It just so happens I had pizza dough in my fridge.  I also had velveeta, salsa, ground beef, peppers, cheddar/jack cheese and lime tortilla chips. I sauteed the ground beef and then I combined the velveeta with the salsa.  I cooked the crust until it started to brown and then I spread the melted velveeta/salsa.  Next came the ground beef, peppers and finally I topped it with the shredded cheddar jack cheese.  I put it back into the oven and baked it till the cheese was melted and the toppings were hot.  The last thing was crushed lime tortilla chips which I crushed and added after the pizza came out of the oven. It gave the pizza a little something something.

Pizza is so forgiving. You just go with your gut and create your pie.  No recipe needed.  My kind of cooking. It was really good!

Thanks Pam.  It was great talking in my head with you.  I think you would be proud of the final product.

Let me know what foods you had super bowl Sunday. I love trying new things.

 

An Unusual Side

onionsBy know I hope you have seen the other sides that were posted.  Pam has decided to weigh in with one of her own and here it is:

This may be one of the more unusual side dishes for the holidays, but it’s definitely one of my favorites.  It goes well with poultry or beef and will surely get your guests wondering where onions have been all of these holidays.  I adapted this recipe from Jeff Smith’s The Frugal Gourmet Cooks American cookbook.

Ragout of Onions
Serves 4-6
1 cup bread crumbs
1/2 stick butter for the bread crumbs
1 stick butter for the onions
2 cups very small onions, blanched and peeled
4 large yellow onions, peeled, quartered, and sliced thin
2 Tbls. flour
1/2 tsp. Salt
Black pepper, freshly ground, to taste (personally, I think more is better with this dish)
1/2 cup good brown gravy
1 tsp. Dijon-style mustard (such as Grey Poupon)
Fry the bread crumbs in the pan with the butter.  Cook just until they are golden brown, stirring all the while.  Remove from heat.
Melt the butter in a large skillet and add both kinds of onions.  When they are a light brown, sprinkle with the flour and stir until the flour thickens the dish a bit.  Add the salt, pepper, brown gravy, and mustard.  Bring to a simmer.  At this point, you can make 1 day ahead; cover bread crumbs and onions separately and refrigerate.  Reheat in a 300 or 350 degree oven (depending on what your other dishes require) until warmed through, about 15 minutes.  Serve with the bread crumbs on top.  If you reheated the dish, add the bread crumbs to the dish after it has warmed through and heat in the oven another 5 minutes.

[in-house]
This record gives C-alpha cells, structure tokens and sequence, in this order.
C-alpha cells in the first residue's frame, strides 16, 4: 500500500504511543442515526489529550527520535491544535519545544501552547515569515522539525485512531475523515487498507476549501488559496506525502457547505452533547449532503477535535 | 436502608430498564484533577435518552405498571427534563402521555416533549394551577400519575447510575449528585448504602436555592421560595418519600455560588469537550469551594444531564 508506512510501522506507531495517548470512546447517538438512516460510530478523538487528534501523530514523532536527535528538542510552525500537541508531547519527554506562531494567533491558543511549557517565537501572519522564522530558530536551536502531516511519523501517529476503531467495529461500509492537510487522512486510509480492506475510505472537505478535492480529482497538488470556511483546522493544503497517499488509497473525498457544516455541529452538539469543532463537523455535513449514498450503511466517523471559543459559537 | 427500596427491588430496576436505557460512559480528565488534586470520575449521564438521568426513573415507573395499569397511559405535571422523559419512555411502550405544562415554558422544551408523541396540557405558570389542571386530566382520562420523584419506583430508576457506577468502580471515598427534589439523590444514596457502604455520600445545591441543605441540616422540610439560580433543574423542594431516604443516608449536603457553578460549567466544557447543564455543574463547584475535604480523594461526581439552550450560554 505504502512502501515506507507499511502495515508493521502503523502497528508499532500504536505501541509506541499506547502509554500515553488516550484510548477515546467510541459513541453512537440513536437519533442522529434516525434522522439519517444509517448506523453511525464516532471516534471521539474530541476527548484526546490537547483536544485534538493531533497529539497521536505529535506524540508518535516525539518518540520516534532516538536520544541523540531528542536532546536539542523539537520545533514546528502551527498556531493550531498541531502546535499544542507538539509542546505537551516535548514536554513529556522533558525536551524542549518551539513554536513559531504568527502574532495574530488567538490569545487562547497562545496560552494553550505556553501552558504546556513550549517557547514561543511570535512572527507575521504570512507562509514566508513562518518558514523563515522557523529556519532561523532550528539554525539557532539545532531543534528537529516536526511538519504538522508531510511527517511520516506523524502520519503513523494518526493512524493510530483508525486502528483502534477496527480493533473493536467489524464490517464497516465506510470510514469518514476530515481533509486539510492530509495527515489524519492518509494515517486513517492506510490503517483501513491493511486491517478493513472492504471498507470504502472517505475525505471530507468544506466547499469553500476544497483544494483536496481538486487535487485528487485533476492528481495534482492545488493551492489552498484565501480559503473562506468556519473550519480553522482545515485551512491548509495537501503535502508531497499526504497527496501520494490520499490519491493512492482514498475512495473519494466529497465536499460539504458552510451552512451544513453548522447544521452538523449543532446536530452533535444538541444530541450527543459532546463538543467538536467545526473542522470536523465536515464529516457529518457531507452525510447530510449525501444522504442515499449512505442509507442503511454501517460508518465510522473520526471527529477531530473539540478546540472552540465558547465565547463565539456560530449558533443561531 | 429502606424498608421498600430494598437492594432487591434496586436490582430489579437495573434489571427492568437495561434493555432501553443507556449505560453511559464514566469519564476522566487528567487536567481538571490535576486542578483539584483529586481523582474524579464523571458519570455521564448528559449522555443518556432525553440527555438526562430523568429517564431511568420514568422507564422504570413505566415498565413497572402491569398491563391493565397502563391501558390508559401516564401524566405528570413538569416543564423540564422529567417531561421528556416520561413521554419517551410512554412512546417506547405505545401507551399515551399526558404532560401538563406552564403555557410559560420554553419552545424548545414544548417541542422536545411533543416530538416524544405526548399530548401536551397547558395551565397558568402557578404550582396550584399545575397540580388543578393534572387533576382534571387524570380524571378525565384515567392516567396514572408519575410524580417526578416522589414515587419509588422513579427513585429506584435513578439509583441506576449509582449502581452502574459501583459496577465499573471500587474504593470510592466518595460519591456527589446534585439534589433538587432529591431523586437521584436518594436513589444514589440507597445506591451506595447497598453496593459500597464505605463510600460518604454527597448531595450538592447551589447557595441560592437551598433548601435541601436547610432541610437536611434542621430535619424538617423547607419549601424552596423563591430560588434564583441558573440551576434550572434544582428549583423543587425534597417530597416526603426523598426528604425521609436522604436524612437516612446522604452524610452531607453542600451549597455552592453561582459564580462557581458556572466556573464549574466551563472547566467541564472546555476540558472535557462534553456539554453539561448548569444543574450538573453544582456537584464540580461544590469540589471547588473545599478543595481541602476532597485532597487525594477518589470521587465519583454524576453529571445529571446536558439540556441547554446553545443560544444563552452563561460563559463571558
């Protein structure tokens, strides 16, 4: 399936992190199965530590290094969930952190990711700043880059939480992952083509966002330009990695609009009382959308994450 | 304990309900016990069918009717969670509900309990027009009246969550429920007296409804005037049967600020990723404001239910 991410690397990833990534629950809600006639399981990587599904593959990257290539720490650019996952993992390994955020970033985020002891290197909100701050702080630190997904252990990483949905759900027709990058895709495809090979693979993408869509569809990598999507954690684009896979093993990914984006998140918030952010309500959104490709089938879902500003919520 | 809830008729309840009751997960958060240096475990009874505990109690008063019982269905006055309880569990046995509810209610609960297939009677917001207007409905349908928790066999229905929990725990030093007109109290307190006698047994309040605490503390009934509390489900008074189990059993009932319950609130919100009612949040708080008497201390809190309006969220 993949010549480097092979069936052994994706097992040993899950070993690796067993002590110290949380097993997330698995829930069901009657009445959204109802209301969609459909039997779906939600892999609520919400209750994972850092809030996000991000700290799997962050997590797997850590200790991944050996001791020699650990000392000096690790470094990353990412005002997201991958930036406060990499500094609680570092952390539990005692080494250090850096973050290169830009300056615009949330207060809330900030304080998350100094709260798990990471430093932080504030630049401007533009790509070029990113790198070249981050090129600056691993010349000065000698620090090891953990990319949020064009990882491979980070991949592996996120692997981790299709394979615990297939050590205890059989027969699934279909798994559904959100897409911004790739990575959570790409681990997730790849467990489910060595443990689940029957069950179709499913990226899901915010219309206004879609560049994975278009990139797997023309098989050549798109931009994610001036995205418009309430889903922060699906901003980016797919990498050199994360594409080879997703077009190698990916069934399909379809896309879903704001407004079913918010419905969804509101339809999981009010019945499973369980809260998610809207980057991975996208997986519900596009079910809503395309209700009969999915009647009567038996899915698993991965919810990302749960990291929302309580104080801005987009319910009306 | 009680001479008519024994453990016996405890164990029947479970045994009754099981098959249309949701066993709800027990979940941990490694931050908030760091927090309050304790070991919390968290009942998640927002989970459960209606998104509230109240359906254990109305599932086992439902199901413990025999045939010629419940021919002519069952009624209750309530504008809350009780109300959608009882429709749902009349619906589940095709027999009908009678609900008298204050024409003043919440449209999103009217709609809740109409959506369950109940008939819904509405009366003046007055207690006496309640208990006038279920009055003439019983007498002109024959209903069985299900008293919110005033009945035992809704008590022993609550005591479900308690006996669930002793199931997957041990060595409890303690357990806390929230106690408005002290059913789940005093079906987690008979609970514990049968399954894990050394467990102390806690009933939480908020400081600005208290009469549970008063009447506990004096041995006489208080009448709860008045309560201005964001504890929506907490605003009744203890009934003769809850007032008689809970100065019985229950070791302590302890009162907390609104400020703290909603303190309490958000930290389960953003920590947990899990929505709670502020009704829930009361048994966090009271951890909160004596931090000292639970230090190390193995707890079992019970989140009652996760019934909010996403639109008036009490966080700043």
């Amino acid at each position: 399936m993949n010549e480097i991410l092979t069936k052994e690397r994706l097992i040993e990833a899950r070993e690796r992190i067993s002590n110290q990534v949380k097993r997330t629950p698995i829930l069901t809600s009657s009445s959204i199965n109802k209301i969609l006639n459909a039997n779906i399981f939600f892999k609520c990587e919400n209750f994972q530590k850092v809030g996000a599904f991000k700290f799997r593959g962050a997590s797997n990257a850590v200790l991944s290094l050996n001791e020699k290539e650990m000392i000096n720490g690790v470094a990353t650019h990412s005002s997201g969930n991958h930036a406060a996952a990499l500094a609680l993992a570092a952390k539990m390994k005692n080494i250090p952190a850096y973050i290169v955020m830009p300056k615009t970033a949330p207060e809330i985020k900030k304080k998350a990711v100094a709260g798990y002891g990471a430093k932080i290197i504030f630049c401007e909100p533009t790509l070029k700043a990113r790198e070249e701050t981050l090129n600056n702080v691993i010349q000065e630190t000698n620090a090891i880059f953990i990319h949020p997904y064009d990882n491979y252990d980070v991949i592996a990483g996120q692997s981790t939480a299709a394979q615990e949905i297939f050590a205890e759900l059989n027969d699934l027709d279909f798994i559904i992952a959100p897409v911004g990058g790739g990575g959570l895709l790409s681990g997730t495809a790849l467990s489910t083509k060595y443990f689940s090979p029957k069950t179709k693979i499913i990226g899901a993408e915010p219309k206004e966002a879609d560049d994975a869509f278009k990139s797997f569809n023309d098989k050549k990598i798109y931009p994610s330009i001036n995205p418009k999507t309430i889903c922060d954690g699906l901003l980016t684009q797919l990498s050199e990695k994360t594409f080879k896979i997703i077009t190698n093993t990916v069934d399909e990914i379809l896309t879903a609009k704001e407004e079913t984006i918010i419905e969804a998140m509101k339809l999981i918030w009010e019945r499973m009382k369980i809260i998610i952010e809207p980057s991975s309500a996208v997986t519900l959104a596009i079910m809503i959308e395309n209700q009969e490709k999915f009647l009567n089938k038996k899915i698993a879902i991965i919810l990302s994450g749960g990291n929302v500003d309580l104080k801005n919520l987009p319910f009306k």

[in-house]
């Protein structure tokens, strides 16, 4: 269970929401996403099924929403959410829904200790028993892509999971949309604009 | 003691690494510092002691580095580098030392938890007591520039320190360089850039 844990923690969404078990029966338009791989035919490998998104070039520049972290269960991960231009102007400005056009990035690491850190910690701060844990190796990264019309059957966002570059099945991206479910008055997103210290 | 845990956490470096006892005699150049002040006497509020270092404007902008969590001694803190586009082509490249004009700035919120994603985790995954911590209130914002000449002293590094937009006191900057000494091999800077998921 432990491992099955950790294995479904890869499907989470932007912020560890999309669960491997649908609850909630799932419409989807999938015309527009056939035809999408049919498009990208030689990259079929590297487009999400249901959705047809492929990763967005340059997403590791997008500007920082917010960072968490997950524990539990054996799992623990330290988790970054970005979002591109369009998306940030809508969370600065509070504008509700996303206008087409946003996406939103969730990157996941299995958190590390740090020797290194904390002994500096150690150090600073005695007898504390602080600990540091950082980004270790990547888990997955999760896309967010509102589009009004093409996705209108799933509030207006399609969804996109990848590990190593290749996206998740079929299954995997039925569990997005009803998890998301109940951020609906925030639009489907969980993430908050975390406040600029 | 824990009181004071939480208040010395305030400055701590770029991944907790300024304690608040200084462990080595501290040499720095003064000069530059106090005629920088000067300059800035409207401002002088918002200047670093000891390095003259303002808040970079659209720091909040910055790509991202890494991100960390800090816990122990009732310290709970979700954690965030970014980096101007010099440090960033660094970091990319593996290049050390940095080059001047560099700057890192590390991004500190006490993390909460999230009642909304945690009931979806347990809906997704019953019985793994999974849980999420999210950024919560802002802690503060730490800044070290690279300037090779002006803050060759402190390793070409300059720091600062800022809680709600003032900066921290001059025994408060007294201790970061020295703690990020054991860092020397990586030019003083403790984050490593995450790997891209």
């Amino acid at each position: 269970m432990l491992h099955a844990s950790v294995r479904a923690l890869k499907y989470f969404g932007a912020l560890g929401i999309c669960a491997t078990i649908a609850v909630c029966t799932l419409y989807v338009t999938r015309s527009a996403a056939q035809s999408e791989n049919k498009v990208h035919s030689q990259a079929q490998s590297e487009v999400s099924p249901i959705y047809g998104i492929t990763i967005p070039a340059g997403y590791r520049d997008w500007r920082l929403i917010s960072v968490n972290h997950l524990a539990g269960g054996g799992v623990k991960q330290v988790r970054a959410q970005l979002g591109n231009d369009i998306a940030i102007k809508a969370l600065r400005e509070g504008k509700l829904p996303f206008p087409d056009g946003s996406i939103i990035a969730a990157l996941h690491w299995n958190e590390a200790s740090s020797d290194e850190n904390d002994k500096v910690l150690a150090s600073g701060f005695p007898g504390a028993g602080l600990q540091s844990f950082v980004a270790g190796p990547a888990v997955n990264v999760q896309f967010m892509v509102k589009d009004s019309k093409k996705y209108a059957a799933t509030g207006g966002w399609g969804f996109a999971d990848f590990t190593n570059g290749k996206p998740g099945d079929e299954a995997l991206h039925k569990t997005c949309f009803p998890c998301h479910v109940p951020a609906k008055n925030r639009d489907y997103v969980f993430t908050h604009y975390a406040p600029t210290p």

On the Side from our Navy Mom

green-bean-casserole

Growing up the number one requested side dish at our Thanksgiving table was Green Bean Casserole.  The tradition continued in my family and when it was my turn to host it was of course on our table.  It is still a family favorite.

It always amazes me how a dish with such few ingredients tastes so good.  In case you don’t know the history of the green bean casserole here it is.  Campbell’s soup company had a test kitchen in Camden, NJ. Dorcas Reilly was a home economist who worked there. In 1955 she started playing with ingredients and the casserole was born. Campbell Foods estimates that 40% of its Cream of Mushroom soup is purchased to make the green bean casserole.

Here is one of Mary Ellen’s favorite sides  “My personal favorite and several family members love the traditional Green Bean Casserole (mushroom soup & crunchy onions on top) but we’re adding roasted sweet potatoes this year as I love them and it’s so easy! Toss cubed sweet potatoes in a tsp of olive oil and salt/pepper and bake for 45 minutes on a baking rack (don’t bake on a I’ve used the butter infused oil but will experiment with other flavored oils this year.”

Just so that everyone has the original Green Bean Casserole recipe, see below:

  • 1 can Campbell’s® Condensed Cream of Mushroom Soup orCampbell’s® Condensed 98% Fat Free Cream of Mushroom Soup orCampbell’s® Healthy Request® Condensed Healthy Request® Cream of Mushroom Soup
  • 1/2cup milk
  • 1 tsp soy sauce
  • 1 dash black pepper
  • 4 cups cooked cut green beans
  • 1 1/3 cups French’s® French Fried Onions

Just mix it all together  (but save 2/3 of the French Fried onion aside to sprinkle on top) in a 1 1/2 quart baking dish and cook at 325 for 25 minutes or until casserole is hot and bubbly.  Top with remaining onions.

If your family is like mine there will be no leftovers.

It would be really great to hear what side dishes you serve at your Thanksgiving meal and if you serve green bean casserole?

The other question I have is if you ever have green bean casserole at another meal other than Thanksgiving?